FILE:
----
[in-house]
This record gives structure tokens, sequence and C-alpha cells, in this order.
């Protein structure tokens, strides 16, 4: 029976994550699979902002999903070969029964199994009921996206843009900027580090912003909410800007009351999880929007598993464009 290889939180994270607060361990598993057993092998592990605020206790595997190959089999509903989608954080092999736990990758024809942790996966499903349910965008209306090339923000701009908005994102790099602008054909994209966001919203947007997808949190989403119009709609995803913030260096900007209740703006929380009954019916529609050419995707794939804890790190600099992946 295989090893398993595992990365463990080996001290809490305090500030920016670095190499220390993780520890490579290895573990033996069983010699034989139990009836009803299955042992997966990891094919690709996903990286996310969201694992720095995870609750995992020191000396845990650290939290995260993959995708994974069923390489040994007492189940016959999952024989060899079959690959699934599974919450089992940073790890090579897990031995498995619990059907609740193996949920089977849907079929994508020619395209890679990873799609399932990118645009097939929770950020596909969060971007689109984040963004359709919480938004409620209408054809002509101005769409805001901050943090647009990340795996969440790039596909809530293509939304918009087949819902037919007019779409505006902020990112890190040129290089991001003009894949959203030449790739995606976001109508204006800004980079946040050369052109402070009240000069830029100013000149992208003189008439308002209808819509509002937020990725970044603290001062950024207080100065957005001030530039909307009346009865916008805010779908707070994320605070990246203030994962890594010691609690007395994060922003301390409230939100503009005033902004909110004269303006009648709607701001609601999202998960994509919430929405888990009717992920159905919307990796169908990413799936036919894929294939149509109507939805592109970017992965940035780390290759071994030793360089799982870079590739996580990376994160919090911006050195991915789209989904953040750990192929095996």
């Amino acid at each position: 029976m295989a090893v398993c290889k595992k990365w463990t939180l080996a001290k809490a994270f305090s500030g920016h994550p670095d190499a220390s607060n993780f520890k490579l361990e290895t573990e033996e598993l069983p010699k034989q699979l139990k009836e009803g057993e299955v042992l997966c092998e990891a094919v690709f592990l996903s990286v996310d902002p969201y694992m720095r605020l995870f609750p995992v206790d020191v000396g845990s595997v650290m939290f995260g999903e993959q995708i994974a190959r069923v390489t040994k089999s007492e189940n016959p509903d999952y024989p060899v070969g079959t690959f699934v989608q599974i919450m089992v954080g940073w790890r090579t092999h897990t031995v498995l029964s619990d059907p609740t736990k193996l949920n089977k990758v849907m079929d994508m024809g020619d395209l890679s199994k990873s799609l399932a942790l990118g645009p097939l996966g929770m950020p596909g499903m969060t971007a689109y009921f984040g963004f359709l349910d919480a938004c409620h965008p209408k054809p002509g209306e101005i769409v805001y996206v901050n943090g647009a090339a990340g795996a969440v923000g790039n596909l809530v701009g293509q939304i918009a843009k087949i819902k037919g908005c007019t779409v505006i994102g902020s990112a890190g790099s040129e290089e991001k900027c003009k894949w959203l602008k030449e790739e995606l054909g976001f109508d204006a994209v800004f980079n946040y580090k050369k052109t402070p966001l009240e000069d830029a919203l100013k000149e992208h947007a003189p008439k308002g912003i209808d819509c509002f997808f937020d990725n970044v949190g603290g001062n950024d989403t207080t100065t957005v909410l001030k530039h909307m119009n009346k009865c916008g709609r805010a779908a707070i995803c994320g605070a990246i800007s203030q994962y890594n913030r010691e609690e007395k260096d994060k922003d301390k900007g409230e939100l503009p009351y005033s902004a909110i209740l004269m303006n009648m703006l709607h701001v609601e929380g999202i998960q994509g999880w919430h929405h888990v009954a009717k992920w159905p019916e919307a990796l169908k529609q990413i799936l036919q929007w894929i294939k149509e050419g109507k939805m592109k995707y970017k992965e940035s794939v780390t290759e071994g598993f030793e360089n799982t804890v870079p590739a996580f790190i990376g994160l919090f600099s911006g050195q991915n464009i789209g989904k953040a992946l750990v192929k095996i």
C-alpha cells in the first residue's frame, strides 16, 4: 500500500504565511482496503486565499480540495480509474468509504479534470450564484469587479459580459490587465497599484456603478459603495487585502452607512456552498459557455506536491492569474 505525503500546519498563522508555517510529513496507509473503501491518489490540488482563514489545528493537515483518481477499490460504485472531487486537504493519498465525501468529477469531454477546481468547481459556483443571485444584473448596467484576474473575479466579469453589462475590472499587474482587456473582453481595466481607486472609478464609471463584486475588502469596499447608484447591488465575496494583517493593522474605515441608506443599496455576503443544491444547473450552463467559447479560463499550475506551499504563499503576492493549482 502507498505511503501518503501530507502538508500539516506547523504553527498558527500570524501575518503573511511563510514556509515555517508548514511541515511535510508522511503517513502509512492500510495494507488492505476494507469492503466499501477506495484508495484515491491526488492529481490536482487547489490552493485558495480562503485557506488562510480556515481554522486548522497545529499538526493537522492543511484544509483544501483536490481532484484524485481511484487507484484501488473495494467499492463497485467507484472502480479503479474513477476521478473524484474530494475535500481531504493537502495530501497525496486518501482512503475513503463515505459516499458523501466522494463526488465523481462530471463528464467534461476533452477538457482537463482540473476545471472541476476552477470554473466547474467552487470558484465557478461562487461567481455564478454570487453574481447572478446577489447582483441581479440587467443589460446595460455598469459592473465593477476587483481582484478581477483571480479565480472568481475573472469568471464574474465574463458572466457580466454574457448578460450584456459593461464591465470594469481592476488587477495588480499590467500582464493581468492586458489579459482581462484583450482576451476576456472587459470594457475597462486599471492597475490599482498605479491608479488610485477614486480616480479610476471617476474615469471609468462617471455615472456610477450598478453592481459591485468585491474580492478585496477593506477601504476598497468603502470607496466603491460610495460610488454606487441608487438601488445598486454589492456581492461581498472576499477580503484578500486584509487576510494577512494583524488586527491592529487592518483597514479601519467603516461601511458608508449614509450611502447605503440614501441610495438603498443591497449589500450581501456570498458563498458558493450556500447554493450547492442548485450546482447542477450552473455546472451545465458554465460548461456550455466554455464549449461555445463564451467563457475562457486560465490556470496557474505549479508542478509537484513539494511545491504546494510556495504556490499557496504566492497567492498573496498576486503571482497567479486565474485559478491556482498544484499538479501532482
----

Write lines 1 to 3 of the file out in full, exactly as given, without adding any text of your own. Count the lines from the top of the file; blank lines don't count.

[in-house]
This record gives structure tokens, sequence and C-alpha cells, in this order.
């Protein structure tokens, strides 16, 4: 029976994550699979902002999903070969029964199994009921996206843009900027580090912003909410800007009351999880929007598993464009 290889939180994270607060361990598993057993092998592990605020206790595997190959089999509903989608954080092999736990990758024809942790996966499903349910965008209306090339923000701009908005994102790099602008054909994209966001919203947007997808949190989403119009709609995803913030260096900007209740703006929380009954019916529609050419995707794939804890790190600099992946 295989090893398993595992990365463990080996001290809490305090500030920016670095190499220390993780520890490579290895573990033996069983010699034989139990009836009803299955042992997966990891094919690709996903990286996310969201694992720095995870609750995992020191000396845990650290939290995260993959995708994974069923390489040994007492189940016959999952024989060899079959690959699934599974919450089992940073790890090579897990031995498995619990059907609740193996949920089977849907079929994508020619395209890679990873799609399932990118645009097939929770950020596909969060971007689109984040963004359709919480938004409620209408054809002509101005769409805001901050943090647009990340795996969440790039596909809530293509939304918009087949819902037919007019779409505006902020990112890190040129290089991001003009894949959203030449790739995606976001109508204006800004980079946040050369052109402070009240000069830029100013000149992208003189008439308002209808819509509002937020990725970044603290001062950024207080100065957005001030530039909307009346009865916008805010779908707070994320605070990246203030994962890594010691609690007395994060922003301390409230939100503009005033902004909110004269303006009648709607701001609601999202998960994509919430929405888990009717992920159905919307990796169908990413799936036919894929294939149509109507939805592109970017992965940035780390290759071994030793360089799982870079590739996580990376994160919090911006050195991915789209989904953040750990192929095996």